Kiwi-made milk-based biofuel on the way in New Zealand
New Zealand's smallest oil company launched this week the first commercial biofuel to hit the nation's service station forecourts – a petrol blended with ethanol made from milk.
Gull´s Force 10 biofuel is a blend of premium gasoline containing 10% ethanol produced by dairy cooperative Fonterra. It will be sold at Gull petrol stations. Biofuel is any fuel derived from biomass, recently living organisms or their metabolic byproducts, such as manure, forest or crop waste, or even pond scum. In February the Government set a national target of 3.4% for the biofuel component of petrol and diesel in 2012.
Oil companies will have to start offering biofuels from April 1 next year, and the Government has said there will be no excise tax charged on the ethanol. Prime Minister Helen Clark – who has previously announced that New Zealand has the potential to lead the world in renewable energy –launched the Gull product at North Harbour stadium. The official first fill-up was set for Gull´s Greville Road petrol station in Albany.
Miss Clark said in a statement the Government was pleased to see an easily accessible and practical biofuel that motorists could use everyday. „We are serious about providing motorists with real choice and leading the way in reducing greenhouse gas emissions,” she said. Fonterra´s Edgecumbe dairy factory in the Bay of Plenty successfully tested petrol mixed with 10% ethanol in a 1.8-liter car, in a blend approved by the Environmental Risk Management Authority (Erma).
The Edgecumbe plant produces 30,000 liters of ethanol a day and over five million liters in a dairy season. Fonterra also produces ethanol at other plants, including Reporoa and Tirau, for use in industrial cleansers, vodka and gin. Gull – a family-owned operation with 30 petrol stations in the North Island – signed on Fonterra in 2004 to produce ethanol to be added to „premium” petrol. Blending of petrol and ethanol will take place at Mt Maunganui.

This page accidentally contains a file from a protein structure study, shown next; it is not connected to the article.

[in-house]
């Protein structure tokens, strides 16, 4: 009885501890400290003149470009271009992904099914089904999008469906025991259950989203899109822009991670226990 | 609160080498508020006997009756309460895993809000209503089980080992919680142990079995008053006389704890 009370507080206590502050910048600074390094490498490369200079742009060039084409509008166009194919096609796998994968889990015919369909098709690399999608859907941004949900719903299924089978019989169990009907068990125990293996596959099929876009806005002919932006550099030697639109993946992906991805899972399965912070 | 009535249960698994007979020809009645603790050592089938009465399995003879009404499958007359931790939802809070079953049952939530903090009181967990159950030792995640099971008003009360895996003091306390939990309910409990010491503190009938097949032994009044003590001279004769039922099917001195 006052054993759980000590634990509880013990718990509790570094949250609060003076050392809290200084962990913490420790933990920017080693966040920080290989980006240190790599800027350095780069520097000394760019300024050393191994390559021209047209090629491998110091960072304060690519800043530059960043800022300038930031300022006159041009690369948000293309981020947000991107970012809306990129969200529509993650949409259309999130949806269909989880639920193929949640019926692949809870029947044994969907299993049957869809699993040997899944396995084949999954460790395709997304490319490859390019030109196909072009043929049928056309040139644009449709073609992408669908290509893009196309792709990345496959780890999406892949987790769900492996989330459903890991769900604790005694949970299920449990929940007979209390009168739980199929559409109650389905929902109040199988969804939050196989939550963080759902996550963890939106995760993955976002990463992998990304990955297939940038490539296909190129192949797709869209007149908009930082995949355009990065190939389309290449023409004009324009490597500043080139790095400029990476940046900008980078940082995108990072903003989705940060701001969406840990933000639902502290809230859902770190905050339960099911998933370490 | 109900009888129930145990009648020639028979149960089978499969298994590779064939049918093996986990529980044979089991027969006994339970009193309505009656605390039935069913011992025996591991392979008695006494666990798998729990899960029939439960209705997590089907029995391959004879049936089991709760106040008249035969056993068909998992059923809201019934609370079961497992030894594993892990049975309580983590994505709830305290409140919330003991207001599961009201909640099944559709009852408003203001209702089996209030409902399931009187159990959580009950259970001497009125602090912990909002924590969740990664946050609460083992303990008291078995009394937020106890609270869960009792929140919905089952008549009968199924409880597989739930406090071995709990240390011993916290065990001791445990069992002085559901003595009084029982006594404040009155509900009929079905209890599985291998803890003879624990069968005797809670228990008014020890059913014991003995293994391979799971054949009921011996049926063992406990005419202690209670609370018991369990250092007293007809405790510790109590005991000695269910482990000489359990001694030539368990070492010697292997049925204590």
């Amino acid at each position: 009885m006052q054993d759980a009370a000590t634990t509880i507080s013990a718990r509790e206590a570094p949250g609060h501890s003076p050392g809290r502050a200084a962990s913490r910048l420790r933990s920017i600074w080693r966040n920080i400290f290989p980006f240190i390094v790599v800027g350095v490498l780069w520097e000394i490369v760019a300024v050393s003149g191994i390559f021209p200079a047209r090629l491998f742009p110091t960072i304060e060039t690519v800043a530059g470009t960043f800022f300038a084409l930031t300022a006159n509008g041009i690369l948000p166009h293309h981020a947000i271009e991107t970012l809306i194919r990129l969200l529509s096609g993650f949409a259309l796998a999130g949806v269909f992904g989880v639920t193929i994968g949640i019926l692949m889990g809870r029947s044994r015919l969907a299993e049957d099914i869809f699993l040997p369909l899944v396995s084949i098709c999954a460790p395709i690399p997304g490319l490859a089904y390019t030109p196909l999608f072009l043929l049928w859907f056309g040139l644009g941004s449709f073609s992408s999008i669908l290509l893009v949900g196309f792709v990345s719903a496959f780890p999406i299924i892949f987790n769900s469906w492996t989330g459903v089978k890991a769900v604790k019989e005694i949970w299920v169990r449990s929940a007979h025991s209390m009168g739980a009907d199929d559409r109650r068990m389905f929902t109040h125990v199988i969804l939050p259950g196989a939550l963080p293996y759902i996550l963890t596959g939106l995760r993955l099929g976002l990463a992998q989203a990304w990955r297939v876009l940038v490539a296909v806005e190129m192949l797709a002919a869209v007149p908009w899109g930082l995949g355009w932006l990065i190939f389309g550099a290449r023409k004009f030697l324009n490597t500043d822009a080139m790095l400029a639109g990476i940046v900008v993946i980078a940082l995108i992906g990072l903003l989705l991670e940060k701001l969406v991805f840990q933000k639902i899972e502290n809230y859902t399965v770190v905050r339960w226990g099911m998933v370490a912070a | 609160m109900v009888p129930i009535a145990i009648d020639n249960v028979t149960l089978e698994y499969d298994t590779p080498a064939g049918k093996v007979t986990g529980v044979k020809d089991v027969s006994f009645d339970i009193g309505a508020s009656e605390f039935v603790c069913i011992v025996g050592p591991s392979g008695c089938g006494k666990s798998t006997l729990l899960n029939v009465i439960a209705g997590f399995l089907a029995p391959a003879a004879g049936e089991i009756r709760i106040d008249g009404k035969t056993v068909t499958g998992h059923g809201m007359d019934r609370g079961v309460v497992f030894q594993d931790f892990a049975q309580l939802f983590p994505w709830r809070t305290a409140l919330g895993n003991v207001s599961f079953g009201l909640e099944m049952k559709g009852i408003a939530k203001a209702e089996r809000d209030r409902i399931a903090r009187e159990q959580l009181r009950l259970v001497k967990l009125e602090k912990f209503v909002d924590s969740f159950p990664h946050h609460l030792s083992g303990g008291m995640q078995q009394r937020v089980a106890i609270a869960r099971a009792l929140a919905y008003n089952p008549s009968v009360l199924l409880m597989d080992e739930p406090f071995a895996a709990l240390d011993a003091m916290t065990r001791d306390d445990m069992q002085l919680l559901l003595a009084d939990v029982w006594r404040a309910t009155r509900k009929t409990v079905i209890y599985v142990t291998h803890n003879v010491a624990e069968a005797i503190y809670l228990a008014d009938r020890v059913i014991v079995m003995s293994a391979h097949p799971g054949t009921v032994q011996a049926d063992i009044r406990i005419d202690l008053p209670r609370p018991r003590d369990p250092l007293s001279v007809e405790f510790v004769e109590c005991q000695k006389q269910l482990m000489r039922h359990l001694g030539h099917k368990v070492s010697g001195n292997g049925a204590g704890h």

It will be pitched to New Zealand drivers of recently-imported vehicles wanting to run the family car on a „green” fuel, according to the general manager of Gull New Zealand Dave Bodger: „If there´s no downside for the choice, middle New Zealand will go for the green option”. He said Gull was responding to public demands for better choice in the retail fuel sector. The Force 10 blend will be included in the Progressive Enterprises supermarket chains´ discounts on fuel purchases.
Gull Petroleum chief executive Wayne Ferrell said petrol with the bio-ethanol additive would not only lower greenhouse gas emissions but would give motorists more power and a higher performance while cleaning their car´s fuel system. The Force 10 fuel will initially be sold at Gull forecourts in Albany, Kingsland, and Wiri, and will later be rolled out to most of its 30 sites. (petrolplaza)
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